A large volume of random width and random length hardwood factory lumber produced in Quebec is used in furniture, cabinetry, and flooring industries. Both the conventional- and short-length green lumber used in this study were graded using the National Hardwood Lumber Association (1998) lumber-grading rules. Following these rules, the lumber was graded according to the potential recovery of clear cuttings that can be obtained by combinations of ripping and crosscutting. The number of cuts that can be made is determined through surface measure for each board. In order to determine the lumber grade, areas of placements of potential clear cuttings are determined considering the location of natural defects such as knots, wane, and checks. Manufacturing defects were tallied as natural defect equivalents.
Table 1 shows the number of boards analyzed per grade for each of the two sawmills included in the study. One sawmill, located at Senneterre, Quebec, provided 659 boards (2,942 board feet [BF]) of conventional-length white birch lumber. The other, located at Ste-Monique, Quebec, provided 954 boards (2,632 BF) of short-length white birch lumber. The sample consisted of 1,613 random width and length boards (5,574 BF). All boards were dried in a commercial kiln using high-temperature drying schedule No. 23 (Cech and Pfaff 1980) and surfaced on both faces at Forintek Canada Corp., Eastern Laboratory to allow easier defect identification during the digitizing process.
A digitized database of 5,574 BF random width and length boards containing information on all grade defects was developed by Clement et al. (2005). Table 1 describes the database characteristics, i.e., the number and volume of boards that were digitized along with the average width and length for each grade and lumber length. For this study, 1,156 BF of Selects, 912 BF No. 1 Common (1C), 874 BF No. 2A Common (2AC) NHLA-graded lumber and 960 BF Selects, 970 BF No. 1C, and 702 BF No. 2AC custom-graded short-length lumber were used.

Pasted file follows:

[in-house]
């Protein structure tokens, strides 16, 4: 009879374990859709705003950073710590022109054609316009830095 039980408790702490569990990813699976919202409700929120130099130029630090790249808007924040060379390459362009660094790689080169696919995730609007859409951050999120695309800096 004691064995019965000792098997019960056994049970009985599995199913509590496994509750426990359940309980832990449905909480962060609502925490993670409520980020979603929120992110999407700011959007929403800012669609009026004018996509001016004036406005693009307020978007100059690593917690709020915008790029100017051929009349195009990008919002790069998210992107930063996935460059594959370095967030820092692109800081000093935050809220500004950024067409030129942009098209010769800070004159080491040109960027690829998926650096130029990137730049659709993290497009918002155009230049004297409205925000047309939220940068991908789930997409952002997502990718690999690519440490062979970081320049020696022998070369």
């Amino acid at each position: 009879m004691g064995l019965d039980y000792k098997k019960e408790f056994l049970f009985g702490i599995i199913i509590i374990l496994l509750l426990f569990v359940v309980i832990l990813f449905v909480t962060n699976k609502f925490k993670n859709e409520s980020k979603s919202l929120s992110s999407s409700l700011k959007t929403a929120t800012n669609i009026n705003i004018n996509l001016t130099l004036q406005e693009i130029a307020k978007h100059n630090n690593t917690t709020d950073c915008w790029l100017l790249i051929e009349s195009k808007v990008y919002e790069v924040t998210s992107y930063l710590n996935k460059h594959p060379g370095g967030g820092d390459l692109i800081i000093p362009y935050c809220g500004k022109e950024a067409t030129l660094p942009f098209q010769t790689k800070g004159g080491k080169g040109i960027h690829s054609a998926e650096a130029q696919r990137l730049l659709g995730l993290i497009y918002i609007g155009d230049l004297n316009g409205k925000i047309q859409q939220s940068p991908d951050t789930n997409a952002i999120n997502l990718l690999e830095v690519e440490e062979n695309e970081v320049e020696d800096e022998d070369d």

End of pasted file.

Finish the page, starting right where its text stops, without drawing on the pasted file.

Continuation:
Two cutting orders, Furniture and Panel, were used in this study. The Furniture and Panel cutting orders were obtained from Canadian furniture manufacturers that use white birch lumber in their operations. The Furniture cutting order (Table 2) was obtained from a rough mill that produces precut components and panel parts for several furniture plants. This cutting order has an average length of 803 mm and an average width of 36.2 mm. The specified cutting order is representative of the production of buffet and hutch types of dining room furniture.
The Panel cutting order is from a plant that produces solid wood panels of specific lengths. This cutting order calls for parts of random width between 25 mm and 114 mm in a set of specified lengths. Due to software restrictions when processing only panel parts, the 25-mm to 114-mm width interval was divided into 14 discrete widths in 6.3-mm (1/4-in) increments. This resulted in an order that consists of all combinations of 25, 32, 38, 44, 51, 57, 64, 70, 76, 83, 89, 95, 102, and 114 mm widths and 445, 546, 749, 940, 991, 1041, 1092, 1143, 1245, 1372, 1549 mm lengths (445, 546, and 749 mm are salvage-specific lengths). An infinite part quantity for each part size was specified.
Rough mill processing simulation